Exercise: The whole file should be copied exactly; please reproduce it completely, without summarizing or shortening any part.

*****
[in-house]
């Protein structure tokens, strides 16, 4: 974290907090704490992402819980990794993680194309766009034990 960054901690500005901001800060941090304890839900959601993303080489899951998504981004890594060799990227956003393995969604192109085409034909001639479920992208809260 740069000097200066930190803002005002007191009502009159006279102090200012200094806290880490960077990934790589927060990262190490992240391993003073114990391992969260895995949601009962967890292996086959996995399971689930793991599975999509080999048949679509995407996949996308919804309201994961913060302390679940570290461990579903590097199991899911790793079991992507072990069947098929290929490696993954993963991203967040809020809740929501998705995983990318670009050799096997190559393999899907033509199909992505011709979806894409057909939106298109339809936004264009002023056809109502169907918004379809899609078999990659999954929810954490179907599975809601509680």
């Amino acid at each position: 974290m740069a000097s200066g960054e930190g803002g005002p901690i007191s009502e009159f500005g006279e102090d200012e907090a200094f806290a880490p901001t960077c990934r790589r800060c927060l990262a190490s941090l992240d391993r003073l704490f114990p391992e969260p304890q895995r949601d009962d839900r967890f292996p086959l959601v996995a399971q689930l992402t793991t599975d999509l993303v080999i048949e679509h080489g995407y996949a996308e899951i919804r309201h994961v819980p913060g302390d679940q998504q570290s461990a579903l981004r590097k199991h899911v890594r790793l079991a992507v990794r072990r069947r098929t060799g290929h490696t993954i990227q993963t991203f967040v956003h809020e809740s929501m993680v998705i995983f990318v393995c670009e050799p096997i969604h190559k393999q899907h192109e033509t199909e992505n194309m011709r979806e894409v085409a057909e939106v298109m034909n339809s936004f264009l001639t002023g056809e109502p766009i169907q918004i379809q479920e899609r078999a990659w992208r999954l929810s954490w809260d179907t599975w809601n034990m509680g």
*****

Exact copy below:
[in-house]
């Protein structure tokens, strides 16, 4: 974290907090704490992402819980990794993680194309766009034990 960054901690500005901001800060941090304890839900959601993303080489899951998504981004890594060799990227956003393995969604192109085409034909001639479920992208809260 740069000097200066930190803002005002007191009502009159006279102090200012200094806290880490960077990934790589927060990262190490992240391993003073114990391992969260895995949601009962967890292996086959996995399971689930793991599975999509080999048949679509995407996949996308919804309201994961913060302390679940570290461990579903590097199991899911790793079991992507072990069947098929290929490696993954993963991203967040809020809740929501998705995983990318670009050799096997190559393999899907033509199909992505011709979806894409057909939106298109339809936004264009002023056809109502169907918004379809899609078999990659999954929810954490179907599975809601509680």
């Amino acid at each position: 974290m740069a000097s200066g960054e930190g803002g005002p901690i007191s009502e009159f500005g006279e102090d200012e907090a200094f806290a880490p901001t960077c990934r790589r800060c927060l990262a190490s941090l992240d391993r003073l704490f114990p391992e969260p304890q895995r949601d009962d839900r967890f292996p086959l959601v996995a399971q689930l992402t793991t599975d999509l993303v080999i048949e679509h080489g995407y996949a996308e899951i919804r309201h994961v819980p913060g302390d679940q998504q570290s461990a579903l981004r590097k199991h899911v890594r790793l079991a992507v990794r072990r069947r098929t060799g290929h490696t993954i990227q993963t991203f967040v956003h809020e809740s929501m993680v998705i995983f990318v393995c670009e050799p096997i969604h190559k393999q899907h192109e033509t199909e992505n194309m011709r979806e894409v085409a057909e939106v298109m034909n339809s936004f264009l001639t002023g056809e109502p766009i169907q918004i379809q479920e899609r078999a990659w992208r999954l929810s954490w809260d179907t599975w809601n034990m509680g």